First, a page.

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After years of gathering annually at the National Interagency Fire Center in Boise to decry “fire borrowing” – the situation in which the Forest Service, each year, shifts millions from other programs when the costs to fight the West’s escalating wildfires balloons, thereby cutting prevention efforts meant to reduce that trend – a bipartisan group of congressmen and top agency officials had a different tone when they gathered at NIFC today: Celebration.

The fix for “fire borrowing” finally came in this year’s omnibus budget bill, which also allocated millions more for firefighting over the next two years before the new mechanism takes effect, allowing federal disaster funds, starting in 2020, to be tapped for catastrophic wildfires, just as they are for hurricanes or floods; you can read my full story here at Sen. Ron Wyden, D-Oregon, called it “an uncommon triumph for common sense.” Idaho GOP Sen. Jim Risch said, “We’ve redone the way that firefighting is going to be funded, to free up the agency’s money to be used for what they should be used for.”

Idaho GOP Sen. Mike Crapo said, “This bill has been a bipartisan bill from the outset.” Plus, he said, it had near-unanimous support from hundreds of interest groups across the country, from timber interests to sportsmen to conservationists.

Risch said, “This was not a partisan deal – it was a bipartisan deal. If anything it was us in the West trying to convince our folks on the east coast.”

Idaho GOP Rep. Mike Simpson said many years of intense work went into the bill. “I believe this is the most important bill to affect the Forest Service probably in the last 50 years,” he said, “both the wildfire funding and how we do that, and the reforms that were made. It’s critically important.”

Wyden noted that the bill also funds the Secure Rural Schools program, on which rural Idaho counties rely to fund schools and roads; Wyden called that “a big, big boost for the West.”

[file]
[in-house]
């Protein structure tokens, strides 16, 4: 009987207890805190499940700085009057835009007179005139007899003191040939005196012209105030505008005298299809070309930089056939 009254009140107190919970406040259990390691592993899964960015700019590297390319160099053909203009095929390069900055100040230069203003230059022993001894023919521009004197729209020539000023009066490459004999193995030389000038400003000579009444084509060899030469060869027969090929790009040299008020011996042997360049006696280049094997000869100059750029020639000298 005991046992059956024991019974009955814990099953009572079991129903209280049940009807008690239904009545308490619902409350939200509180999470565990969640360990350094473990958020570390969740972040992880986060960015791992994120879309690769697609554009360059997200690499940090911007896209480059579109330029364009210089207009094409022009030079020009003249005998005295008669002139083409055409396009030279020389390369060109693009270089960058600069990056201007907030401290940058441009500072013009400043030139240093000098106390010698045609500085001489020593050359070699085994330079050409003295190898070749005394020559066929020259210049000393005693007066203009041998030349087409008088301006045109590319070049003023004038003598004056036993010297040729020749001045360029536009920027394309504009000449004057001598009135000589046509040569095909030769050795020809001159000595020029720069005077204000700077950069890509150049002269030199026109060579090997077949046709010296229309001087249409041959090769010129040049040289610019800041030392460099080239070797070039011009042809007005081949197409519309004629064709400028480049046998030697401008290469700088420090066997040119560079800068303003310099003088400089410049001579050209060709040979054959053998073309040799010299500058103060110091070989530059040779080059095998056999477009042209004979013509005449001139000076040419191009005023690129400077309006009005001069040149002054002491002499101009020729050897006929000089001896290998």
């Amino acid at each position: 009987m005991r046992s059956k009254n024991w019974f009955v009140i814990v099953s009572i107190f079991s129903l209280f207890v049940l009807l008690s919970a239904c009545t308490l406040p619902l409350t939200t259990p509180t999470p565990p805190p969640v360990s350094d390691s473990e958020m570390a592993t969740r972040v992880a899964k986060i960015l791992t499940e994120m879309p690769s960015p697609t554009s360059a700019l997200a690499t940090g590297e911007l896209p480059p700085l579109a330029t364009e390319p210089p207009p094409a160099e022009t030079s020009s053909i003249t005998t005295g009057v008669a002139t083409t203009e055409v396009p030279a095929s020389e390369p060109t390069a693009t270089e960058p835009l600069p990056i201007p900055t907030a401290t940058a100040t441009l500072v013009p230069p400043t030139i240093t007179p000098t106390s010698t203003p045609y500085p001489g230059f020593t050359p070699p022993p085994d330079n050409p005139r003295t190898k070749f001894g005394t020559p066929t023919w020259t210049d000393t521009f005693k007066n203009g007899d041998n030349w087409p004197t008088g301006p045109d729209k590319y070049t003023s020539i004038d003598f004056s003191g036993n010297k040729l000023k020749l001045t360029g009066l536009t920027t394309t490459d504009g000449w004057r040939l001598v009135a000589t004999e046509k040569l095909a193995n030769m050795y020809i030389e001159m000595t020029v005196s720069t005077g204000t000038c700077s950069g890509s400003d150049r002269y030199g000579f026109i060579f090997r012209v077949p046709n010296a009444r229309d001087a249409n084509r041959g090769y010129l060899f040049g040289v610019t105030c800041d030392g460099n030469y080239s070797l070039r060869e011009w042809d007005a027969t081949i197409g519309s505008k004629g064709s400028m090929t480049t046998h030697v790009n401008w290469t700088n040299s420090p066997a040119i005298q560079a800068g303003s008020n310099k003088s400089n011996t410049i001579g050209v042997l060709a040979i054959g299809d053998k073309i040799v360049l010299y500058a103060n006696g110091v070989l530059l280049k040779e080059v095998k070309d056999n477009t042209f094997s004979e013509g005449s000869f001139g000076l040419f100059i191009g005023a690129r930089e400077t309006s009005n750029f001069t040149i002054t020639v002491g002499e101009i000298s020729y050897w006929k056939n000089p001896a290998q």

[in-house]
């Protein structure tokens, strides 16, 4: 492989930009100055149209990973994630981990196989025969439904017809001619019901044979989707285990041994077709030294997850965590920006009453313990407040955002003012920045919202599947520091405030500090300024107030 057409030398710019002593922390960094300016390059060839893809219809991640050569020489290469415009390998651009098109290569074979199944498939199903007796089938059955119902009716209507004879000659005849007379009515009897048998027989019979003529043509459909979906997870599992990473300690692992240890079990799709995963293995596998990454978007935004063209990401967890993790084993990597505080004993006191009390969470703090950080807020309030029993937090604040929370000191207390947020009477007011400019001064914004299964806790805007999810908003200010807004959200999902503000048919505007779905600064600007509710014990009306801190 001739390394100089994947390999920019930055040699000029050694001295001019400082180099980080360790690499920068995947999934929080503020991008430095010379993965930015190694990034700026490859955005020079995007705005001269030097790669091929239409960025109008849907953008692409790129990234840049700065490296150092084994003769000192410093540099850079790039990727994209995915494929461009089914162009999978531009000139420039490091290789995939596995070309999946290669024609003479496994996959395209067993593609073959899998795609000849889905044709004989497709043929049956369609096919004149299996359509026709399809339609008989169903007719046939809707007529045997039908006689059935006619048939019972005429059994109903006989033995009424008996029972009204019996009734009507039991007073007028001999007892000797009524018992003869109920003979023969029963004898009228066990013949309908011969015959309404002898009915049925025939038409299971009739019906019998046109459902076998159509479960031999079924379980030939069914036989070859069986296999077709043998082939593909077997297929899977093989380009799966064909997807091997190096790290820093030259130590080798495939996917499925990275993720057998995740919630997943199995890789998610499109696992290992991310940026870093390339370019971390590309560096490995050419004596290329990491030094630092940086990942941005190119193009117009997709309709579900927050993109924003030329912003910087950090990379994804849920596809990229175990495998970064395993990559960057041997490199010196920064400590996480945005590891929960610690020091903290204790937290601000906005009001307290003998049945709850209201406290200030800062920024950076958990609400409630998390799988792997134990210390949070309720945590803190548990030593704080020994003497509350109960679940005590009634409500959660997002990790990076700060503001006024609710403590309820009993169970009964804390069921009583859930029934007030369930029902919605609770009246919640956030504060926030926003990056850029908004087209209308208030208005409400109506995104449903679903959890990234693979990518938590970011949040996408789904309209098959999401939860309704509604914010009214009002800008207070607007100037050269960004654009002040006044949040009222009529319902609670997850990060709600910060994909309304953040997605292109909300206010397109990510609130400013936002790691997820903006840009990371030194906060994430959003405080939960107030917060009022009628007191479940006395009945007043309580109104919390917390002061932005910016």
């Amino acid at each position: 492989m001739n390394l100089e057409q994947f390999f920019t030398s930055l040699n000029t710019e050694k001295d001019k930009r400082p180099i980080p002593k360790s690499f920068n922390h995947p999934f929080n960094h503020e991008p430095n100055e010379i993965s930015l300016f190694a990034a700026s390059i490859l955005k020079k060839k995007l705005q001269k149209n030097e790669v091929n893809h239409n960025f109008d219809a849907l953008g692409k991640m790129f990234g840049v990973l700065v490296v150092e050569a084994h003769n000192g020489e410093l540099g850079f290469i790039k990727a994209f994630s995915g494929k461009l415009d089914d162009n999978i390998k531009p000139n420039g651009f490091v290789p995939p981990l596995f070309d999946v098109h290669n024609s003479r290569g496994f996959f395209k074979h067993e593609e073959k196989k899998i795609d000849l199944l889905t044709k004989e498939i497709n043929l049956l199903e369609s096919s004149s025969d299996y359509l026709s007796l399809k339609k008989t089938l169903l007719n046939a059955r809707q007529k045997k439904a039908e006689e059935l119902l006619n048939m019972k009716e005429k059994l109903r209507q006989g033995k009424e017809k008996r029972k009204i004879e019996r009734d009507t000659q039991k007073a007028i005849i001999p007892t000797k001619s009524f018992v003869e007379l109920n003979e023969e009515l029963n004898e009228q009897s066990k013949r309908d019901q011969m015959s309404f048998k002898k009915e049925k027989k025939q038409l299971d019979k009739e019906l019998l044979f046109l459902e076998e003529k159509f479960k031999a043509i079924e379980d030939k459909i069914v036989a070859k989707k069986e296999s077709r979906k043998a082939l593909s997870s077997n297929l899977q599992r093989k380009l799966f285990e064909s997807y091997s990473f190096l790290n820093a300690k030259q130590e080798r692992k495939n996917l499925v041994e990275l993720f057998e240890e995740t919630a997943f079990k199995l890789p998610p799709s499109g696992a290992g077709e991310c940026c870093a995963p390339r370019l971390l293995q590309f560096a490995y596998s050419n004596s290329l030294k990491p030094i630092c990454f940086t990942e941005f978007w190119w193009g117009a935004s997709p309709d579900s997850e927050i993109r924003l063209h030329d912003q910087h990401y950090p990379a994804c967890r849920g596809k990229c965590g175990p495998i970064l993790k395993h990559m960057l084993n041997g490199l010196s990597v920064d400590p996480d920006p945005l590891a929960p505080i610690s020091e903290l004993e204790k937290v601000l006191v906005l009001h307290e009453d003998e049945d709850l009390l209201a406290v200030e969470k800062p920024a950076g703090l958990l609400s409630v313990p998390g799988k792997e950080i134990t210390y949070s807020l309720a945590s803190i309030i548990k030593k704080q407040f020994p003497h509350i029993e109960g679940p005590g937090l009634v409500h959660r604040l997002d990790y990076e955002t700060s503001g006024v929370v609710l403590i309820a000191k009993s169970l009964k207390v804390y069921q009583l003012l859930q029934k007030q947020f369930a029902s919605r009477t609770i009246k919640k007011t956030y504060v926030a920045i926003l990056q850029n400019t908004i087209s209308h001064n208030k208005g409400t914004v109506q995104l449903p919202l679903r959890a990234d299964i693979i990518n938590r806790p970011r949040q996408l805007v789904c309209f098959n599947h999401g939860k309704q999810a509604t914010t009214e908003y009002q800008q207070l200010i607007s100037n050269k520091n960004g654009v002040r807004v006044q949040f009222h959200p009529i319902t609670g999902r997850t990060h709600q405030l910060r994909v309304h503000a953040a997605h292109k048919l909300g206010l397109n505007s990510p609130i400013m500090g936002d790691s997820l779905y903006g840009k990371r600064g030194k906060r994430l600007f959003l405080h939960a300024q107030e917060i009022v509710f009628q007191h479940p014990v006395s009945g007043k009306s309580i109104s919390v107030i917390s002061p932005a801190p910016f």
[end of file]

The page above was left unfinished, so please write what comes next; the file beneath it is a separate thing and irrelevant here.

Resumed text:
The Wildfire Disaster Funding Act, which passed as part of the omnibus budget bill, also expands the Good Neighbor Authority program, under which state foresters partner with federal forest officials; Idaho already has been using the program to cooperatively conduct timber sales on federal forest lands.

Said Simpson, “As Jim said, it was tough getting some people from the east coast.” To laughter, he said, “I used to think I was going to have to go to the speaker’s district and start a wildfire.”

Acting U.S. Forest Service Chief Vicki Christiansen said she wanted to offer “just a heartfelt thank you.” She said, “You’ve given us resources in the omnibus to get the work going. … Thank you for your leadership, thank you for your commitment. … Fires don’t know any jurisdiction.”

The omnibus spending bill, H.R. 1625, passed the Senate on March 23, 65-32; both Crapo and Risch voted no on its final passage, after Risch held up the bill for hours in an attempt to remove language that Simpson had inserted to rename the White Clouds Wilderness after the late Idaho Gov. Cecil Andrus, Risch's longtime foe. It won final House passage on March 22 on a 256-167 vote, with Simpson voting yes but Idaho GOP Rep. Raul Labrador voting no.

Crapo’s spokesman, Lindsay Nothern, said today that Crapo’s “no” vote was because of “the overall spending levels. Obviously we supported the fire bill and always have. It was unfortunate it was included in the omnibus, because of the size of the omnibus. … Sen. Crapo has opposed a number of omnibus spending bills. He would prefer not to do omnibus spending, and instead to go through the normal budgeting process. So it was a very difficult vote.”

Asked if the Andrus wildnerness-naming issue played into Crapo’s “no” vote, Nothern said, “No, oh no. It was about the overall size of the bill.”

Labrador, in an April statement, said, “I opposed the ‘omnibus’ because I could not in good conscience vote for a bill that adds billions to the debt and puts our economy at risk.”

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